- Joe McDonald, Reporter, ESPNBoston.com
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Playing hockey in the early summer means the ice conditions will not be ideal for either team. The NHL ice crew has done a terrific job given the situation in both the TD Garden and the United Center in Chicago.
With Game 6 of the SCF between the Boston Bruins and Chicago Blackhawks set for Monday night at the Garden, and temperatures expected to reach the mid-90s in Boston, the teams understand it could be a little sloppy out there.
“Obviously with some fans in the building tonight, it’ll get obviously warmer,” said Bruins coach Claude Julien. “I thought the ice this morning was in pretty good shape, and they’ve done a good job. Walking in here yesterday with 90-plus degrees it was nice and cool in the arena."
Ever since the start of the Eastern Conference finals, the Garden has been equipped with a commercial cooling system to keep the arena cold.
“But those doors are going to open; I would imagine some heat will come in,” Julien said. “But those are conditions that you have to play with at this time of year. Everybody has been through it, and two teams are going through the same conditions. Both teams are going to tell you the same truth: Keep the game simple and try to avoid those mistakes from overhandling pucks in those kinds of ice conditions.”
Players on both teams complained about the ice after Game 3 in Boston.
The players had mixed feelings about the ice during Monday’s morning skate.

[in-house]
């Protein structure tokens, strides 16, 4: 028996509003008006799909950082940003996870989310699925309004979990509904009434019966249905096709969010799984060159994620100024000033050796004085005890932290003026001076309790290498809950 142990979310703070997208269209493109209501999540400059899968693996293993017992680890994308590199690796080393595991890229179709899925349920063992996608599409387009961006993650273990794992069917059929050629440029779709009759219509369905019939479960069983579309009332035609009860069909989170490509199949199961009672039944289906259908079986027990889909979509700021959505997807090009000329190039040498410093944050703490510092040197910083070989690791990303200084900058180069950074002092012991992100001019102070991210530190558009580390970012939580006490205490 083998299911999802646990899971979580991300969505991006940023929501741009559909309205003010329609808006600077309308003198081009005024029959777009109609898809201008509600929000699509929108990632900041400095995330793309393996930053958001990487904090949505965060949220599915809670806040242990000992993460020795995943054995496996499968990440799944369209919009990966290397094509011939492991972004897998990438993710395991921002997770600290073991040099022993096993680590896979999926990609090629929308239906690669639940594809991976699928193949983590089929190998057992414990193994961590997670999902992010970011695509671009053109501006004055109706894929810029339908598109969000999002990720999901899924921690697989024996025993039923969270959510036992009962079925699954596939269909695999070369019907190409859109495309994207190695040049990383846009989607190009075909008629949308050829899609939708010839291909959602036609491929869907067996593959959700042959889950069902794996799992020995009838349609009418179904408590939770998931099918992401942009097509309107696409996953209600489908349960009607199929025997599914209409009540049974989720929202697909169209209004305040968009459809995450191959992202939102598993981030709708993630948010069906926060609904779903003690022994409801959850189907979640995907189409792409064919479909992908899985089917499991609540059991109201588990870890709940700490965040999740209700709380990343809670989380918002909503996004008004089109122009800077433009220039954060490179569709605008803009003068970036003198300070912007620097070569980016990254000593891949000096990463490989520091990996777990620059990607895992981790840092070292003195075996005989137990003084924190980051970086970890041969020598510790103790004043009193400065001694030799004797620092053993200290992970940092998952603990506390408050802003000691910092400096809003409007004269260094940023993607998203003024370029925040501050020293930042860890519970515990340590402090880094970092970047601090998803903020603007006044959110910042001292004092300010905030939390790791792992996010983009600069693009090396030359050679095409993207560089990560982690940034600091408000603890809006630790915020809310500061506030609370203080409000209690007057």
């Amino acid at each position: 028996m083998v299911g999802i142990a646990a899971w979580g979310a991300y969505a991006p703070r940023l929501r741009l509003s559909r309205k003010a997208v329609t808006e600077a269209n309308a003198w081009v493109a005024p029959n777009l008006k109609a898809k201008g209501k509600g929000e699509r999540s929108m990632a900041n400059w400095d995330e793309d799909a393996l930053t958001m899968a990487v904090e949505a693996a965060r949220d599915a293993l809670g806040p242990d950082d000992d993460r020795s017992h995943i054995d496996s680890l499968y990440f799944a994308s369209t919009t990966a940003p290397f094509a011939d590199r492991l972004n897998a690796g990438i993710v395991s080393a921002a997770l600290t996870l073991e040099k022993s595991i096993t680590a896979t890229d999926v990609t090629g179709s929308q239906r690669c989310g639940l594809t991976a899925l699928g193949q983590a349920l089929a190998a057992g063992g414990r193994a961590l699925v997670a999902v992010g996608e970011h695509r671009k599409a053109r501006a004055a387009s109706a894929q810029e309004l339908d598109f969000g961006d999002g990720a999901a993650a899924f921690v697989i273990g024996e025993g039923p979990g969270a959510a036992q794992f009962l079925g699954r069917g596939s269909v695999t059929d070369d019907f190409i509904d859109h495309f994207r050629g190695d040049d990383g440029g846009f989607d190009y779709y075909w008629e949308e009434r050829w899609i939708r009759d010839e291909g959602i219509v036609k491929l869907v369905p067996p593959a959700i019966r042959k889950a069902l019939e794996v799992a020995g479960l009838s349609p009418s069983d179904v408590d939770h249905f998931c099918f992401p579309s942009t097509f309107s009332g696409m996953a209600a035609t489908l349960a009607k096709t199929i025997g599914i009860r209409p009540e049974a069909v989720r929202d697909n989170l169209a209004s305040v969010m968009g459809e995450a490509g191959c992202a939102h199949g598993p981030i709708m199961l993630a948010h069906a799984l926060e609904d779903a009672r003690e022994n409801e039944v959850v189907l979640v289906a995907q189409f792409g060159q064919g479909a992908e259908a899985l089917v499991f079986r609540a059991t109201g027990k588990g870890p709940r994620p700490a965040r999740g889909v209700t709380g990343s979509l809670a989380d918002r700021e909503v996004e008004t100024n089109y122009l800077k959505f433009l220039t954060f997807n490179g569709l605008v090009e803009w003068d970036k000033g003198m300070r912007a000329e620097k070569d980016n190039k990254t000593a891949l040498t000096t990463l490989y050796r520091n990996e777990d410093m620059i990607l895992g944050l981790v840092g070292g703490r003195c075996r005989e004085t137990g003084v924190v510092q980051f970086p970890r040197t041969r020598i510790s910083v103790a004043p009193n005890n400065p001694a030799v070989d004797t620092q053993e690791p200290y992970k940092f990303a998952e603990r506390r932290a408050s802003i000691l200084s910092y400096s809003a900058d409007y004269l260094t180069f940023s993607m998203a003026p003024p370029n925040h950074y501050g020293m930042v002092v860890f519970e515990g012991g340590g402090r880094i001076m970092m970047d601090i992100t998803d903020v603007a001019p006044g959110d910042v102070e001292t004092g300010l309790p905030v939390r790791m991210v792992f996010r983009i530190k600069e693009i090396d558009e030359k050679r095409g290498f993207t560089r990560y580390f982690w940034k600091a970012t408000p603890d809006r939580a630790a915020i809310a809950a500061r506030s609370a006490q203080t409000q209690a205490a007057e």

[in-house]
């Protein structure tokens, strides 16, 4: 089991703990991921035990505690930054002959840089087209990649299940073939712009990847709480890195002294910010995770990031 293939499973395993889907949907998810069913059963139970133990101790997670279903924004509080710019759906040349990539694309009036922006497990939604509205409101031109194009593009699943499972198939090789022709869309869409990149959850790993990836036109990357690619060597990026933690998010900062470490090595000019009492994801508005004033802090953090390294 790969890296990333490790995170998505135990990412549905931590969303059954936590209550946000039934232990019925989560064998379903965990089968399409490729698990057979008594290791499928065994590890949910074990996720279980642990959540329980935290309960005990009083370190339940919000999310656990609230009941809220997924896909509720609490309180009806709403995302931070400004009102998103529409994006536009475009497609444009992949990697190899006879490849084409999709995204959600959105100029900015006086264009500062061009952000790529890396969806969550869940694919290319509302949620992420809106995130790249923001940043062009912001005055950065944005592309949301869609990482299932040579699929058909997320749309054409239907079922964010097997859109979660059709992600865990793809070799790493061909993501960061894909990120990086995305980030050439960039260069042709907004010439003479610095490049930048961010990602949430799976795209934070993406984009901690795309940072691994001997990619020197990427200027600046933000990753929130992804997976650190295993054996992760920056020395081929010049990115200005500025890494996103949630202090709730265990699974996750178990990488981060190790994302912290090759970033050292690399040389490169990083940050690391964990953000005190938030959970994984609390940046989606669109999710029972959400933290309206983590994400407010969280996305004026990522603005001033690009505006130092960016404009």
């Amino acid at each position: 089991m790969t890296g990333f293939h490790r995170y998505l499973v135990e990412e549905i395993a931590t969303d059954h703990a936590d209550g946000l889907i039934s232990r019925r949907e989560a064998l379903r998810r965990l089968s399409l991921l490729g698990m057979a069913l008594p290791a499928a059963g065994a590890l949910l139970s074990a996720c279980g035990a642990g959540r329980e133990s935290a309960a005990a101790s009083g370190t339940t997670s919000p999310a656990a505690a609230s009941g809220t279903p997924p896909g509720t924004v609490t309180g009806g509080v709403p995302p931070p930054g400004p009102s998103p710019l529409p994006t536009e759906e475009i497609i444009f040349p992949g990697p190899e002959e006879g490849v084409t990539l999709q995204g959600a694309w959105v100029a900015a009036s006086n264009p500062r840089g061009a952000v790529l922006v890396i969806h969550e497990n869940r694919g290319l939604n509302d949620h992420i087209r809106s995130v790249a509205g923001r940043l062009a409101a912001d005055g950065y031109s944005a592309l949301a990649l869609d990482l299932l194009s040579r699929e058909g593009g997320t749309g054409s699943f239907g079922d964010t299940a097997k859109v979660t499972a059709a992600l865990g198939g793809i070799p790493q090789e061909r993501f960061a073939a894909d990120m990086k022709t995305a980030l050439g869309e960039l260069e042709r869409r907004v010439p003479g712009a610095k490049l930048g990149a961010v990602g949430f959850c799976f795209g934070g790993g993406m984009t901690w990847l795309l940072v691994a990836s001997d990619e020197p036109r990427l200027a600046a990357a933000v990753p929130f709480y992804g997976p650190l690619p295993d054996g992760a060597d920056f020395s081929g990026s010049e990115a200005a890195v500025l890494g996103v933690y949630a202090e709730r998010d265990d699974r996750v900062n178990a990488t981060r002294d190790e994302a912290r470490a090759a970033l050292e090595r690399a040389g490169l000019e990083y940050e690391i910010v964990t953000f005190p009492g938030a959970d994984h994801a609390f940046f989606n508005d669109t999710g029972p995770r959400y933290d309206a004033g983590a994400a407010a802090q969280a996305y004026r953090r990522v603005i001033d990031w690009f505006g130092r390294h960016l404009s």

“It’s tough to say,” said Bruins defenseman Dennis Seidenberg. “It is pretty humid. This morning [the ice] was kind of rough but it could be great tonight, so it’s tough to say.”
“If there’s bad ice, you have to keep your game simple, which you want to do anyway,” added Seidenberg. “You want to play a straight-line game, especially when the ice is bad.”
The soft ice conditions before Game 3 of this series caused Bruins captain Zdeno Chara to catch a rut and collide with teammate Milan Lucic during warm-ups. Chara had to leave the ice and receive stitches above his left eye.
“It’s June -- late June,” said Bruins forward Chris Kelly with a smile. “You expect it. Even up in Canada it’ll still be warm. The ice is going to be bad. It’s going to be bad for both sides and you expect that. The pretty plays may not always be there tonight because of the ice conditions.”
BOSTON -- The last time the Stanley Cup finals were played on June 24 or later was in 1995, when the New Jersey Devils played the Detroit Red Wings. Playing hockey in the early summer means the ice conditions will not be ideal for either team.